Monday, November 9, 2009

Insurance incentives criticized

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WASHINGTON — Who could object to rewarding people who quit smoking, lose weight or start to exercise? The American Cancer Society and the American Heart Association, for starters.

Some companies now charge lower insurance premiums to workers who meet benchmarks for healthy living. The Senate's health-care overhaul legislation would expand the trend.

But some patient advocacy and health groups are worried that it would mean higher rates for less-fit Americans, possibly pricing them out of their employers' insurance plans.

"It is a way of cherry-picking," said Dick Woodruff, senior director of federal affairs for the American Cancer Society. "We are all for workplace wellness, but when you tie it to the insurance pricing system, it's a real problem."

Critics of the Senate proposal also say that giving special treatment to those who meet a company's fitness standards could undercut one of the marquee promises of the Democrats' proposed overhaul: preventing employers and insurers from discriminating against people on the basis of their health status and pre-existing medical conditions.

Safeway lobbies for plan

Under current law, companies can discount insurance premiums by 20 percent if employees meet benchmarks for weight, smoking or other aspects of their health. This year, two Senate committees, as part of the health-care overhaul, voted to allow such cuts to go as high as 50 percent.

Leading the charge for the idea is Safeway, the giant grocery store chain, which has adopted an incentive program that includes health premium reductions. Last year, the company began to offer a 20 percent premium discount to its nonunion workers who quit smoking, went on a diet, brought down their blood pressure and cut their cholesterol.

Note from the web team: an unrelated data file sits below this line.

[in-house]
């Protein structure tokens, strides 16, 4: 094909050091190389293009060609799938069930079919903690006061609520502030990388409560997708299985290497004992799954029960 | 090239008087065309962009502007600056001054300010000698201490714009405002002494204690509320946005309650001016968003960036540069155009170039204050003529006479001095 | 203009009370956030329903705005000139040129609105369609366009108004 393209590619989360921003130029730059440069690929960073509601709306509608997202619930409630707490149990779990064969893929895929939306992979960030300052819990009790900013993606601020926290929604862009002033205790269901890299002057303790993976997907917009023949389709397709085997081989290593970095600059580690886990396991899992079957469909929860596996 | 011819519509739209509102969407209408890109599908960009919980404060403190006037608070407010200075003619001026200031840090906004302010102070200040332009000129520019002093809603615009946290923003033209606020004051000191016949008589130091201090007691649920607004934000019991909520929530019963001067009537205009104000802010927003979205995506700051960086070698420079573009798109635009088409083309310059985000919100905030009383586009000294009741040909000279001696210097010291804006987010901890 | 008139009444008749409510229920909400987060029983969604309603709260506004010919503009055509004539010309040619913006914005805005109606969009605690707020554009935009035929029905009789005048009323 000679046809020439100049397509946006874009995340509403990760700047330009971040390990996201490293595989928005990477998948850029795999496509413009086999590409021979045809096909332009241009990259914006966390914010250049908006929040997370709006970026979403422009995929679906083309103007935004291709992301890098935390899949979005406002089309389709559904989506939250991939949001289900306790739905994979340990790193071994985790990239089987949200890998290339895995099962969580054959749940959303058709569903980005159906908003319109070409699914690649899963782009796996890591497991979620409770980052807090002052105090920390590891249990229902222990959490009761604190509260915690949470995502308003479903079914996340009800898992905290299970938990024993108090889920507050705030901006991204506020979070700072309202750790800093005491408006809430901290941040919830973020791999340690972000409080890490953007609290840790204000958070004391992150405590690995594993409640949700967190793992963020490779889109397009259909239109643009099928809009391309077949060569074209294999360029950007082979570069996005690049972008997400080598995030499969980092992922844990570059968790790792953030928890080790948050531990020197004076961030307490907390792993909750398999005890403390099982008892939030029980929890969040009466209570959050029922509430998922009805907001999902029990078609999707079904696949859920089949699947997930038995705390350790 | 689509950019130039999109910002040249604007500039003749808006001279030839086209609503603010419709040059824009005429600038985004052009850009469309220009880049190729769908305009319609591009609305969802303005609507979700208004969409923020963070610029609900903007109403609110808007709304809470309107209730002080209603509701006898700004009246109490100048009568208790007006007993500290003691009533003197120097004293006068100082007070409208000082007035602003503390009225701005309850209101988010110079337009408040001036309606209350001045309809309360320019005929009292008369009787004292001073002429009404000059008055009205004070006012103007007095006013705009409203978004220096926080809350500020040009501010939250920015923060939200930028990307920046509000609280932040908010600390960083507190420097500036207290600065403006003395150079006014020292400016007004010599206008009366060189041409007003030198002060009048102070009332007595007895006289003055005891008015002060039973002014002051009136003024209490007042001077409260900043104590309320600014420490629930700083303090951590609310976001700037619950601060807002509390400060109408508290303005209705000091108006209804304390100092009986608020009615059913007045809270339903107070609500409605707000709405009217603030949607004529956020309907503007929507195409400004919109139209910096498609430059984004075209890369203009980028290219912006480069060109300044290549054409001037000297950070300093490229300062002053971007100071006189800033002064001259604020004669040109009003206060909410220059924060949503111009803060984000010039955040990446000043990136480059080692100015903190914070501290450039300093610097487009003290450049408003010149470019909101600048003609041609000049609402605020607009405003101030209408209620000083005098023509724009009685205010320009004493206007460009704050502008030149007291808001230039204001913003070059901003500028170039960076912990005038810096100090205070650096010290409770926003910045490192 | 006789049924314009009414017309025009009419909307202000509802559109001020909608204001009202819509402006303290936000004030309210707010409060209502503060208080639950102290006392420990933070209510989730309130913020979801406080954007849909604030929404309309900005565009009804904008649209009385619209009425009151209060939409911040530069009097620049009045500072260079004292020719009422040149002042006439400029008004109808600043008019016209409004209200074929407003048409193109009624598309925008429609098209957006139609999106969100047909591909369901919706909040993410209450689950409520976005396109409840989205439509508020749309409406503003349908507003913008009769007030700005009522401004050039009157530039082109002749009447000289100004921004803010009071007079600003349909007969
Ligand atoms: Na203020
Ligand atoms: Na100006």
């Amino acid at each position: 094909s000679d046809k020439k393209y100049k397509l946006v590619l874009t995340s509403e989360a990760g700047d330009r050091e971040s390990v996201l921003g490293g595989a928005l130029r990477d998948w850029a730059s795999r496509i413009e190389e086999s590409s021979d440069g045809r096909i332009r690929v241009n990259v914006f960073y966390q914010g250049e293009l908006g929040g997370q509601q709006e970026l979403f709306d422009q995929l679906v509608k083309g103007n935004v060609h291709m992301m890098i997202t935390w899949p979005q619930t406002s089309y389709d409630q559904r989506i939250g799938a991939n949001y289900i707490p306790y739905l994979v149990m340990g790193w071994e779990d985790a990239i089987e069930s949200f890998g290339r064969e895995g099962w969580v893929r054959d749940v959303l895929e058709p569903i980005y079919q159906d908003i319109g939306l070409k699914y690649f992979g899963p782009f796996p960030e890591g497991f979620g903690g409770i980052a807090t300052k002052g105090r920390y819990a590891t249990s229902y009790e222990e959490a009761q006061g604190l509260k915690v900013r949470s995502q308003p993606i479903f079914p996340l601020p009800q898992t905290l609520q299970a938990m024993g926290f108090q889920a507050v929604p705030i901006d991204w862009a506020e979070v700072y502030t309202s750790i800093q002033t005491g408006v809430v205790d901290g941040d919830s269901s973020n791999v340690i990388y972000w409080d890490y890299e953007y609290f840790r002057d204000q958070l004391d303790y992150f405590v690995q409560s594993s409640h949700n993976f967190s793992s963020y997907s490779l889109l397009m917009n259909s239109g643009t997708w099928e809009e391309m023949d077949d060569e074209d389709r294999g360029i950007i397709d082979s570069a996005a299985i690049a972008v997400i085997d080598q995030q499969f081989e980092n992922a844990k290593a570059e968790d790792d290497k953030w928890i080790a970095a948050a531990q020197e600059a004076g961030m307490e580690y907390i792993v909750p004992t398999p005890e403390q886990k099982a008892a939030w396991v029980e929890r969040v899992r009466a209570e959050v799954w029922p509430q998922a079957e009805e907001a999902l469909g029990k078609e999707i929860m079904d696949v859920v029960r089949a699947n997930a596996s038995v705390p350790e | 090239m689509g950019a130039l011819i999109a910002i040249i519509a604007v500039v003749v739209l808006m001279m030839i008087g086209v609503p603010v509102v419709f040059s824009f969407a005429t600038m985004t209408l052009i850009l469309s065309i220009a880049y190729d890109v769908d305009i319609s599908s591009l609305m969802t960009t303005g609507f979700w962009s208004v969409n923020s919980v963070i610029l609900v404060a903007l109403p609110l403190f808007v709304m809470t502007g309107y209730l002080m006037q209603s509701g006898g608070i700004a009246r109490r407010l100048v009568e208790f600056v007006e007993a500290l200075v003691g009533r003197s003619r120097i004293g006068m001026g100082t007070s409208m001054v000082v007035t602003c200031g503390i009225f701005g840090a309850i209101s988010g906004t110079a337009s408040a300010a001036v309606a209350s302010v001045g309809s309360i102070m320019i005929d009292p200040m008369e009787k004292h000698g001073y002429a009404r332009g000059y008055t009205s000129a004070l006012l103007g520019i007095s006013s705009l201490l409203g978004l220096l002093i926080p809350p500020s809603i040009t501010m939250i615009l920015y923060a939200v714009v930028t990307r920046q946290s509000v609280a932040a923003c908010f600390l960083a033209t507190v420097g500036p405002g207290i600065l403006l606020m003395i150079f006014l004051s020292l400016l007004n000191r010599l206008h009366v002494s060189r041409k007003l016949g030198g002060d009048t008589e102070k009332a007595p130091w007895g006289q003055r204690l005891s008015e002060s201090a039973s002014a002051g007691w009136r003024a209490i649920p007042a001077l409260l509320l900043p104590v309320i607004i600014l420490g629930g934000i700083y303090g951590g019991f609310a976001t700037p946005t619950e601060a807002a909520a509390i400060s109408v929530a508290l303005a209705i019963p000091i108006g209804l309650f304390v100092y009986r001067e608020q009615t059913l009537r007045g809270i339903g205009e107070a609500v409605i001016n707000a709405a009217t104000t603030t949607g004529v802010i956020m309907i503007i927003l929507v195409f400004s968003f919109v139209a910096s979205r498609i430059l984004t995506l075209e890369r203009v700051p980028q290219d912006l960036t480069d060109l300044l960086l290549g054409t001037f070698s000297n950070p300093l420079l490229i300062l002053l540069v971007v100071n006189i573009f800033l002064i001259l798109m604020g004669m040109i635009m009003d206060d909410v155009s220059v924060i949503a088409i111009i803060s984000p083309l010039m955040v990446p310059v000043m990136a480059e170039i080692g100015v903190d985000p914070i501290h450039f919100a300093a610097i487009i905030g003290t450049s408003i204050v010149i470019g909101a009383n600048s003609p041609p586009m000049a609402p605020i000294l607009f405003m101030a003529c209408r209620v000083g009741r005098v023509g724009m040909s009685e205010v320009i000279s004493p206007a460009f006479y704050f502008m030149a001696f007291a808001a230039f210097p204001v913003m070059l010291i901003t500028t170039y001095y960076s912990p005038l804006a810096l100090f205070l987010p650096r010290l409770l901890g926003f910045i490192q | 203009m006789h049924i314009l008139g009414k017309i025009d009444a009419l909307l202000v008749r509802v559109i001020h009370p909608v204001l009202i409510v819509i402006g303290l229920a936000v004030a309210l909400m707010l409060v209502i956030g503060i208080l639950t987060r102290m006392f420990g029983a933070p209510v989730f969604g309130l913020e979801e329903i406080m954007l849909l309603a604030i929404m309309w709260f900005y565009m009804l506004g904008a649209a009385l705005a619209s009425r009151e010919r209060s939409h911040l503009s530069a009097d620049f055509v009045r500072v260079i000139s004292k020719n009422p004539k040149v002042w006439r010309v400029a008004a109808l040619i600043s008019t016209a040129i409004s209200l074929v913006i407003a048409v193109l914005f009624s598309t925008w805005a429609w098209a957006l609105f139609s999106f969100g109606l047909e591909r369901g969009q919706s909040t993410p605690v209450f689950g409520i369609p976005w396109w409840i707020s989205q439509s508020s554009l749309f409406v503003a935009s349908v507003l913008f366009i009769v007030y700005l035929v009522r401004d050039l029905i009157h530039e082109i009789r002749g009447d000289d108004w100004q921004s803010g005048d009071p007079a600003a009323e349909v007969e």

Jo Chiti, a Safeway employee who has lost about 30 pounds over the last year, said she has been swayed by Safeway Chief Executive Steve Burd's argument that health insurance should be more like car insurance. Just as good drivers should be rewarded with lower premiums than reckless drivers, Burd says, people who take responsibility for maintaining a healthy lifestyle should pay less for coverage than people who do not.

A lobbying blitz by Burd, who has traveled to Washington 11 times this year, was instrumental in the two Senate committees' decision to include the idea in their health-care bills. Senate leaders are compiling the final version of a bill they will take to the floor.

"We believe that personal responsibility and financial incentives are the path to a healthier America," Burd said in a newspaper column.

Critics in the labor movement say the incentive plan is a backdoor way for companies to cut costs by driving less-healthy workers out of the insurance group. They also fear the program will unfairly penalize people whose health status is not solely the result of behavior they can easily control.